The Monad class defines the basic operations over a monad, a concept from a branch of mathematics known as category theory. From the perspective of a Haskell programmer, however, it is best to think of a monad as an abstract datatype of actions. Haskell's do expressions provide a convenient syntax for writing monadic expressions. Instances of Monad should satisfy the following:
Furthermore, the Monad and Applicative operations should relate as follows:
• `pure = return`
• ```m1 <*> m2 = m1 >>= (x1 -> m2
>>= (x2 -> return (x1 x2)))```
The above laws imply:
• ```fmap f xs = xs >>= return .
f```
• `(>>) = (*>)`
and that pure and (<*>) satisfy the applicative functor laws. The instances of Monad for lists, Maybe and IO defined in the Prelude satisfy these laws.
The environment in which most criterion code executes.
The Monad class defines the basic operations over a monad, a concept from a branch of mathematics known as category theory. From the perspective of a Haskell programmer, however, it is best to think of a monad as an abstract datatype of actions. Haskell's do expressions provide a convenient syntax for writing monadic expressions. Instances of Monad should satisfy the following:
Furthermore, the Monad and Applicative operations should relate as follows:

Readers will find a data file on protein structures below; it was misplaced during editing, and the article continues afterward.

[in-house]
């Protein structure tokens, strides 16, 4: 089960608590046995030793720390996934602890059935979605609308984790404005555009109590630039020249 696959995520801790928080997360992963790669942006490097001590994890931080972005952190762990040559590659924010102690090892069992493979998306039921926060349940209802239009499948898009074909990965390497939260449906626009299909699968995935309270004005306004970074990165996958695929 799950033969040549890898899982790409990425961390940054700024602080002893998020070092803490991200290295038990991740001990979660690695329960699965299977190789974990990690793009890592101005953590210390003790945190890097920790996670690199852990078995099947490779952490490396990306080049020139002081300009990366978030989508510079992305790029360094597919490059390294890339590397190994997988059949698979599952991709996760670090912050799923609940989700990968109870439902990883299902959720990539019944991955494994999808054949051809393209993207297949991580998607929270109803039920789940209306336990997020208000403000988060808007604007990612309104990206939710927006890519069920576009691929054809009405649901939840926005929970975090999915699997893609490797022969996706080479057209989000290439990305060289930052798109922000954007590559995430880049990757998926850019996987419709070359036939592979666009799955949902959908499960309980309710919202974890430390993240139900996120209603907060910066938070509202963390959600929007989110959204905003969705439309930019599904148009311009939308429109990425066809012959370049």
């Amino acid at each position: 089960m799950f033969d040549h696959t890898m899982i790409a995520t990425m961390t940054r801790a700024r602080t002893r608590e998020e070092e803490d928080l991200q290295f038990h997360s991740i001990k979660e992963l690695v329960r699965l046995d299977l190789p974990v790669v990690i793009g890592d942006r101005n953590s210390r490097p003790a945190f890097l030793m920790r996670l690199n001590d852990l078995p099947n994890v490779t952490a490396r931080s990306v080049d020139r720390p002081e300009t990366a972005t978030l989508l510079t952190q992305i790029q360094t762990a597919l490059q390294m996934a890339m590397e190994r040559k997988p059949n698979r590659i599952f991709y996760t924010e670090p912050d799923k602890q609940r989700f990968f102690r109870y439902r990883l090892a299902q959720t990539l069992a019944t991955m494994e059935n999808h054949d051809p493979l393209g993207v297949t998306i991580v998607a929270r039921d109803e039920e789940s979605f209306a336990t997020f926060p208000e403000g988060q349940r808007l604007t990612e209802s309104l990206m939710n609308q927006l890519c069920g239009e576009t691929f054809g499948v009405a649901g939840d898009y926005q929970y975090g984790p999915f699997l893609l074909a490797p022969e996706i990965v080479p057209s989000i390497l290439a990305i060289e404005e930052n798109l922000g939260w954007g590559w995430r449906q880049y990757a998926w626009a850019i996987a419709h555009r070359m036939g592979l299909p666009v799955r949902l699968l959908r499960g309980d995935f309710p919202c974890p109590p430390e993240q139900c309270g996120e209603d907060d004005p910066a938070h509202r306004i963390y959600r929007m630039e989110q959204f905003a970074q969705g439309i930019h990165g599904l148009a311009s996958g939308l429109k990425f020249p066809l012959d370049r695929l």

• `pure = return`
• ```m1 <*> m2 = m1 >>= (x1 -> m2
>>= (x2 -> return (x1 x2)))```
The above laws imply:
• ```fmap f xs = xs >>= return .
f```
• `(>>) = (*>)`
and that pure and (<*>) satisfy the applicative functor laws. The instances of Monad for lists, Maybe and IO defined in the Prelude satisfy these laws.
The CompPipeline monad and associated ops Defined in separate module so that it can safely be imported from Hooks
Hides away distracting bookkeeping while lambda lifting into a LiftM monad.
Type definitions for the constraint solver
Functions for working with the typechecker environment (setters, getters...).
Utilities related to Monad and Applicative classes Mostly for backwards compatibility.
The Monad class defines the basic operations over a monad, a concept from a branch of mathematics known as category theory. From the perspective of a Haskell programmer, however, it is best to think of a monad as an abstract datatype of actions. Haskell's do expressions provide a convenient syntax for writing monadic expressions. Instances of Monad should satisfy the following laws:
• `return a >>= k = k a`
• `m >>= return = m`
• ```m >>= (\x -> k x >>= h) = (m
>>= k) >>= h```
Furthermore, the Monad and Applicative operations should relate as follows:
• `pure = return`
• `(<*>) = ap`
The above laws imply:
• ```fmap f xs = xs >>= return .
f```
• `(>>) = (*>)`
and that pure and (<*>) satisfy the applicative functor laws. The instances of Monad for lists, Maybe and IO defined in the Prelude satisfy these laws.
Internal stuff that most people shouldn't have to use. This module mostly deals with the internals of the CGIT monad transformer.
Monad properties You will need TypeApplications to use these.
Monad class implementing an Open Sound Control transport.